Rosalind Lauer is the author of A Simple Winter, A Simple Spring, A Simple Autumn, and the novella A Simple Crossroads. She grew up in a large family in Maryland and began visiting Lancaster County’s Amish community as a child. Lauer attended Wagner College in New York City and worked as an editor for Simon & Schuster and Harlequin Books. She now lives with her family in Oregon, where she writes in the shade of some towering two-hundred-year-old Douglas fir trees.
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Excerpt from book:
“Don’t leave me.”The woman lifted a withered hand from the white bedsheets, reaching for Haley. “You’re the only one who listens.”
Haley Donovan held the patient’s hand yet again, gently stroking the mottled skin on her wrist. “Mrs. Pendergrass, I would love to stay, but you know I have other patients to take care of.”
“I know that, but you can’t say no to an old woman who needs you. Now, be a doll and get me my handbag from the closet.”
As Haley reached for the purse, her nail caught on a sharp edge of the small cubby, snagging it. She winced as she handed over the bag, her supervisor’s voice haunting her.
Keep your nails trimmed and short. Don’t let your vanity get in the way of patient care.
“What’s the matter, princess?” the old woman asked.
“Nothing.” Haley looked away quickly, not sure what bothered her more--tearing her nail or being called a princess. Was it because of her blond hair? Her long legs? Too much makeup?
People were so quick to stereotype her as a dumb blonde, and the princess thing . . . that just rubbed her the wrong way. Graham had called her princess, and he’d fully intended to take care of her as if she were a queen.
A queen trapped in a castle.
If she had stayed with him, she wouldn’t have to be here now, emptying bedpans, breaking nails, and ducking her supervisor. She would be well rested, well dressed, and well manicured. A fair princess, destined to follow her husband’s decisions and dream his dreams.
No . . . that wasn’t the life Haley wanted. But sometimes she wondered if she was really cut out for hospital work. Patients like Mrs. Pendergrass made Haley wonder if she was doing the right thing, trying to be a nurse. She didn’t mind giving the woman a sponge bath and brushing her hair and listening to her stories of how things used to be. But the woman, who seemed fit as a fiddle, was monopolizing her time. Haley couldn’t do anything to help Mrs. Pendergrass, and with two other patients waiting for care, Haley felt tension mounting.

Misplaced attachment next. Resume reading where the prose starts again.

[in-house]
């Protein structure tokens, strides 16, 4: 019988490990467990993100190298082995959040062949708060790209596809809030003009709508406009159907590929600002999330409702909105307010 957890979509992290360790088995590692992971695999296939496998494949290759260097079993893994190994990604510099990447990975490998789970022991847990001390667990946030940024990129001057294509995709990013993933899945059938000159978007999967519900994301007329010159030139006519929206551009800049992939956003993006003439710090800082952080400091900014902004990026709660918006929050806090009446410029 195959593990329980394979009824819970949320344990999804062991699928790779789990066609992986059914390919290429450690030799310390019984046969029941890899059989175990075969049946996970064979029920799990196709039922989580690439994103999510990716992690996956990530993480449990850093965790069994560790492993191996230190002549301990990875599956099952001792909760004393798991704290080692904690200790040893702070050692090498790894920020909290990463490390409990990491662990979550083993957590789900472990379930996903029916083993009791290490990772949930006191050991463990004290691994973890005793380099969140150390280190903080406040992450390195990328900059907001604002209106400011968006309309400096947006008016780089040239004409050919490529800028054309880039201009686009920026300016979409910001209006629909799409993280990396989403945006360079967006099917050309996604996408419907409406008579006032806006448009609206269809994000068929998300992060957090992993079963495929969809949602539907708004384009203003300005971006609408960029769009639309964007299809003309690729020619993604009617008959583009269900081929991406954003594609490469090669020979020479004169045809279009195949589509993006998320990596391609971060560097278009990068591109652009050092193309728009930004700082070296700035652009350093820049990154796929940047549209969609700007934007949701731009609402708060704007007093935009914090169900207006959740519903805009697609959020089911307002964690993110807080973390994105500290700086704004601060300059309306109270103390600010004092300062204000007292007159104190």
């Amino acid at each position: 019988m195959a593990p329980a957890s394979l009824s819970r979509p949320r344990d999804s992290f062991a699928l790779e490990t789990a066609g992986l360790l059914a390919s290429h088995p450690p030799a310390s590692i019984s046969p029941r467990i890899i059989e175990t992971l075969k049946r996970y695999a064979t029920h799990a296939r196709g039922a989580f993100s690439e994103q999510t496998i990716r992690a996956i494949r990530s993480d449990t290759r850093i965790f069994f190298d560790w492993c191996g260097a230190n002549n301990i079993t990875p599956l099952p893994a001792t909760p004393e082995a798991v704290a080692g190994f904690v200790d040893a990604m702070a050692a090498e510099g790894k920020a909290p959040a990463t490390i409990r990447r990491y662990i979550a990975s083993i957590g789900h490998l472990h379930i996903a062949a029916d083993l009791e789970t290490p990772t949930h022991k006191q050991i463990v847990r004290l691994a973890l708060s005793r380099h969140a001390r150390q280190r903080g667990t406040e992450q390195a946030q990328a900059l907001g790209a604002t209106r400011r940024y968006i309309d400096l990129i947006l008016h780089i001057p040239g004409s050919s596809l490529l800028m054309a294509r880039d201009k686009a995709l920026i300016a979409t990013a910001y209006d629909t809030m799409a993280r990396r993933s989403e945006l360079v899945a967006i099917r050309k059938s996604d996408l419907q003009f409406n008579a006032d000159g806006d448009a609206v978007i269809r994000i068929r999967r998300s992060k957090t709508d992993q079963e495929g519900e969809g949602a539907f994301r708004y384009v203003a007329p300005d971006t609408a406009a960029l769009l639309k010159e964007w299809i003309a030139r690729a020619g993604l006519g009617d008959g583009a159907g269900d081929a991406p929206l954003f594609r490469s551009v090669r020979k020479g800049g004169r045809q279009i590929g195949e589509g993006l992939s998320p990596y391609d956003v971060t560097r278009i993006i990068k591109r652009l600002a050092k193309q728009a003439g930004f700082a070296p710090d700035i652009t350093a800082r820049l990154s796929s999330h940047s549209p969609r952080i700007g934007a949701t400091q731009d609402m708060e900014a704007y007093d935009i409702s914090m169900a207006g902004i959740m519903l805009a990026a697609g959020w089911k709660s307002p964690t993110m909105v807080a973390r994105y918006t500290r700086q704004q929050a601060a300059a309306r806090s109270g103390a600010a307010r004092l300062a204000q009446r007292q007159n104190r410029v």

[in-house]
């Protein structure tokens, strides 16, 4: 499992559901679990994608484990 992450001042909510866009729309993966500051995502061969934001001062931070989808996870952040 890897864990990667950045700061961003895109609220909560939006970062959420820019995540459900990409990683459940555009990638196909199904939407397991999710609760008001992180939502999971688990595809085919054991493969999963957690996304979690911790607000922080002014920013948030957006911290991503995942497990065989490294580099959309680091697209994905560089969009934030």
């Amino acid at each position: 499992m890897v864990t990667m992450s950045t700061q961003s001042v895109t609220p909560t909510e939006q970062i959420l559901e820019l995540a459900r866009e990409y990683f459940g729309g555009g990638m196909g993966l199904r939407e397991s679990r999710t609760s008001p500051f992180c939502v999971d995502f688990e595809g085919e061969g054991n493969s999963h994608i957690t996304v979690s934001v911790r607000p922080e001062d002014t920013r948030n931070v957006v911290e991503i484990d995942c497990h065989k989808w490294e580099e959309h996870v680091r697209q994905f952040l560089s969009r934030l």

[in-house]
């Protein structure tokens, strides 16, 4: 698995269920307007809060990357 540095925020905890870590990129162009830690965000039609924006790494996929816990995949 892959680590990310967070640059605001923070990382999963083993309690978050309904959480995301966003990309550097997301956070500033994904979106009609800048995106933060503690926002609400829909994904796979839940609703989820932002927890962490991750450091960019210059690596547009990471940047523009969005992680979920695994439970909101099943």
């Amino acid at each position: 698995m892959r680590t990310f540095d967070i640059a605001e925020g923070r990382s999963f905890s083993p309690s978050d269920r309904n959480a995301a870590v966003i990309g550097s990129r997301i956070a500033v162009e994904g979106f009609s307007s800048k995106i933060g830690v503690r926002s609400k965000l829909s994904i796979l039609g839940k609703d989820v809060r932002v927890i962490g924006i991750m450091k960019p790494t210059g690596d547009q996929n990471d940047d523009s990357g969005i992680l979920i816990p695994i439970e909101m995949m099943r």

She wasn’t cut out for this. Already she was a failure in her profession, and she wasn’t even out of nursing school yet.
It seemed to be a pattern in her life now. Failure in love. Failure in school. Failure in life.
No, that wasn’t entirely fair. She was giving it all another try, with some major changes. She’d returned to school and she was trying to make a positive difference in the world.
She tuned in to what her patient was saying, another story about her daughter and grandchildren who had moved to Pittsburgh. Her heart ached for this woman’s loneliness, but if Dr. Swanson found out that Haley had already spent so much time with one patient, she would be in big trouble.
“You won’t want me chattering in here when your show is on. It starts in ten minutes.” Haley showed Mrs. Pendergrass the TV remote and the call button, and then reminded her to drink some water.
“But you’ll come back?” the woman asked, her face awash with worry.
Haley sank her teeth into her lower lip as shePraise for Rosalind Lauer and A Simple Faith
“The lives of four people converge in the wake of a horrific accident in the small Pennsylvania town of Halfway. . . . As the four connect, faith, hope, and love begin to bloom. . . . Lauer’s new Amish series launch is sure to be a hit with fans of her ‘Seasons of Lancaster County’ series.”—Library Journal
“A lovely story of two sweet couples, this story will warm your heart and spirit.”—The Parkersburg News and Sentinel
“Sweet, touching . . . The Amish culture, religion and way of life feel accurately depicted.”—RT Book Reviews
“[Lauer] definitely sets the bar high for Amish romance stories.”—Fresh Fiction, on A Simple Winter